This article covers Private or ex-Company pensions along with Defined Benefits Pensions (or final salary schemes), and does not include the State Pension.
Private or ex-company pensions
If you are intending to stay abroad and not return to the UK, and you have one of the above then you should look at reviewing your current pension to see if it would be best to transfer this to a QROPS. There are many reasons for doing this, however the more pressing one is Brexit.
If Brexit goes ahead, then the industry believes that HMRC will not leave the current status of QROPS as is, because if we look at the figures, billions of Pounds in pensions have left the UK and this money that HMRC will not see any tax from and changes will more than likely be made to plug the leak.
Below are some suggestions of what could happen:
1. Revert to pre-QROPS conditions: This means that your pension stays in the UK and would be subject to UK rules.
2. Restrict QROPS to member’s country of residence: Not many countries have the knowledge and expertise to handle this, and in fact two schemes based in Luxembourg that were previously on HMRC authorised list have been removed; this could mean that those people that transferred their pensions to those QROPS could be facing a tax bill of up to 55% for an “unauthorised transfer”.
3. Restrict certain schemes from being transferred: This has already started; teachers, MOD etc. are now no longer allowed to be moved.
4. Apply a transfer tax to QROPS: HMRC are going to lose out on tax from Billions of Pounds from Pensions that have already been transferred, this is not an insignificant sum and they will not want that to continue post-Brexit
5. Stop QROPS being used for Lifetime Allowance planning: The LTA of £1m does not apply to QROPS; if an individual who is UK resident accrues over £1m in pension rights then HMRC can apply a 55% tax on the excess, in a QROPS it doesn’t matter how much is in the “pot”, so it makes sense to move it before the £1m is reached.
6. Leave the existing QROPS regime as it is: This is probably the least likely option.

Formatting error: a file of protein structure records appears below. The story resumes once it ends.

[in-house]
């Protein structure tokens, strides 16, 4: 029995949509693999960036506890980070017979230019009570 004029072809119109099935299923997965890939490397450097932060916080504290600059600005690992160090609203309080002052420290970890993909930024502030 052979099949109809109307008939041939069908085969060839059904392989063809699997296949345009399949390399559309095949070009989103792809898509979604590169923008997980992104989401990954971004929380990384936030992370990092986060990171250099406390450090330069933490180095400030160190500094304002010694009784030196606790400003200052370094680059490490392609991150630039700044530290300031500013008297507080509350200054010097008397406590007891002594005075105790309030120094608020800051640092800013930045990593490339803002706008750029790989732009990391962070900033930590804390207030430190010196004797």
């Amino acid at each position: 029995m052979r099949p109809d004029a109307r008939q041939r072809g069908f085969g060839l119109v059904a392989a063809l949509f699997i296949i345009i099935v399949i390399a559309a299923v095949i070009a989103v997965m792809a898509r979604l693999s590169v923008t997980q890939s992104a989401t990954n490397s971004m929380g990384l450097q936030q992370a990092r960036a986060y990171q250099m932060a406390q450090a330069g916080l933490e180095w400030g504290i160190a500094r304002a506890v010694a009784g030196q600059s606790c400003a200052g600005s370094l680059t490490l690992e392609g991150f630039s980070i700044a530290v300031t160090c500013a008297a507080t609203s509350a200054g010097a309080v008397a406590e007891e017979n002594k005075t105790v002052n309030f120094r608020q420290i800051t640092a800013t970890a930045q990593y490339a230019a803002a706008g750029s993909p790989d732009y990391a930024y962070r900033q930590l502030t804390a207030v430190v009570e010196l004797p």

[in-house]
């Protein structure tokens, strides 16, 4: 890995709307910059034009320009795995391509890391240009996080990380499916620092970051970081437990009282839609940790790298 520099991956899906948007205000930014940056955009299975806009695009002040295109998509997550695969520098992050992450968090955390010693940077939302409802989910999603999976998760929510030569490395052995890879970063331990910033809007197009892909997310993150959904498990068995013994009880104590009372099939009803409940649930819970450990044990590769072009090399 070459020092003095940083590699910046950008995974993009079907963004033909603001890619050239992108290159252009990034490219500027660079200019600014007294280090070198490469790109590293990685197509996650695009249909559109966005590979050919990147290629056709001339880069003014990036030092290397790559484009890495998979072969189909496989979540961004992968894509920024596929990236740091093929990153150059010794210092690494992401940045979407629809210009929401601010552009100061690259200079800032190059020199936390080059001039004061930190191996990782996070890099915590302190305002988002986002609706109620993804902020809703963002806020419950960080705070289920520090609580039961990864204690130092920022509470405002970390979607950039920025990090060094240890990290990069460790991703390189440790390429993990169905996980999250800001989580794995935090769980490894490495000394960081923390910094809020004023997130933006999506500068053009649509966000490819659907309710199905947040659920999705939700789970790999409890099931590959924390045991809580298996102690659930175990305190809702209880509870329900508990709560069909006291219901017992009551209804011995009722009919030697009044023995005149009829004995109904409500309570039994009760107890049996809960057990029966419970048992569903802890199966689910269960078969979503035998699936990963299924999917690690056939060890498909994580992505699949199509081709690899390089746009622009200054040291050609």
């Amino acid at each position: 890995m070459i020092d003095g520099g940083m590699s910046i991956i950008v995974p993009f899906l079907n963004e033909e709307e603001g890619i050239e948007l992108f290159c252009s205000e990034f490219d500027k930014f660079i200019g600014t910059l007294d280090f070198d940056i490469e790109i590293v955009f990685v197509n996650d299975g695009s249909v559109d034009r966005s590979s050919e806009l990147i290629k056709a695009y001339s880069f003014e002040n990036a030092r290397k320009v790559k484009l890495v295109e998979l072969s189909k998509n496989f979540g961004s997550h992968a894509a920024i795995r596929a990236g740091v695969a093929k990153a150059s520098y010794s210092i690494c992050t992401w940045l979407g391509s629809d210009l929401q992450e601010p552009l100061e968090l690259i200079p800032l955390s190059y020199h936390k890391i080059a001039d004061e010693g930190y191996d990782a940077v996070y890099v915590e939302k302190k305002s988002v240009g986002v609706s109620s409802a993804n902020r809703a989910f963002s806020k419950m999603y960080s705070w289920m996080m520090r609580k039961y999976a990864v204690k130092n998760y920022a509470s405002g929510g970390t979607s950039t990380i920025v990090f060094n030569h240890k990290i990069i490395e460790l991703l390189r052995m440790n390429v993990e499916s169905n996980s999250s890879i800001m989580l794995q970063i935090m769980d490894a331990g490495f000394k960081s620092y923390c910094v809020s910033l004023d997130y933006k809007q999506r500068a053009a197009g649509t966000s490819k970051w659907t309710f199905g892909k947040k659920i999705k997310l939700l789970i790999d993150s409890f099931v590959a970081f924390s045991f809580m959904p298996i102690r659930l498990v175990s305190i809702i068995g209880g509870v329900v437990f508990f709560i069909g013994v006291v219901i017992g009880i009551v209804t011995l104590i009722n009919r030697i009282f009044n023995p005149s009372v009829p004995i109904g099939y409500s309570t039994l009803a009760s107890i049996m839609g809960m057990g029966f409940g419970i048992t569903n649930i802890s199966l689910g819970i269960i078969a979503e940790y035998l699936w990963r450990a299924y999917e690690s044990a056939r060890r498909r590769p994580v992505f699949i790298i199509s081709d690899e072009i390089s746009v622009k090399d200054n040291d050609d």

If you have had a QROPS for more than a couple of years you should also check the current situation, many QROPS providers have been removed from the HMRC list and this could be dangerous.
Defined Benefits or Final Salary schemes
Bad news to holders of those historically ‘gold plated’ final salary pensions schemes. The schemes that promise you a certain level of income based on your last few years salary level with your employer.
Low interest rates and stress on the pension fund means that transfer values are at historical highs. The companies are happy to rid themselves of you and will pay handsomely to do so, and the low interest environment means the transfer values are much higher than you might imagine.
But low interest rates will not continue forever. Brexit and the fall of GBP will create inflation and that means interest rates will have to rise.
In many instances people are being offered tens of thousands of pounds more than a year ago with some even being incentivised by their Pension scheme to leave, with a bonus given for doing so. The main reason for this is that the pension company no longer wants the responsibility of having to pay the pension when you retire. Life expectancy in Europe now is 84/85 and in effect people are living longer, meaning the pension scheme has to pay you longer.
For someone with an annual pension income worth £20,000, it is not uncommon to be offered 30 times that amount at the moment – in other words, £600,000 in cash (as mentioned above, this is likely to reduce in the future when interest rates rise).
However this is not the right thing to do for everybody, and there can be significant disadvantages.
Transferring your DB/Final Salary pensions can offer a more flexible retirement income, the possibility of extra tax-free cash and upon death the remainder of the pension can be paid out to any beneficiary’s rather than paying a reduced income only to a spouse/dependent partner and then ending.
However, keeping a DB/Final Salary pension can also offer you certainties such as an income for life with Inflation protection, Risk-free income, which does not depend on the ups and downs of the stock market.
There are currently major uncertainties surrounding Brexit and the UK leaving the EU, particularly for those people living outside of the UK. With the almost constant review and changes of UK pensions laws/taxes and the fact that 90% of UK DB/Final Salary schemes are underfunded, it’s important you review your options and the right decision with your pension.
Worked for less than 10 years for the European Institutions?
Many people that worked for the EU Institutions for less than 10 years are not aware that they are not eligible for an EU pension when they retire. In order to not lose their entitlement they need to “transfer out” to a National or Private Pension scheme.
If that individual dies in between leaving the Institution and transferring out their pension, then those pension rights are lost, this means the money is lost, no spousal or orphan’s benefit and no lump sum pay out.
If you or someone you know has previously worked for any EU institution you should seek advice on the best way to save those pension rights from being lost.
The above information is based on Spectrum’s understanding of the situation on the day this document was produced (14/12/2016). We advise that before you take any action on any of the above subjects that you first check with a suitably qualified financial professional.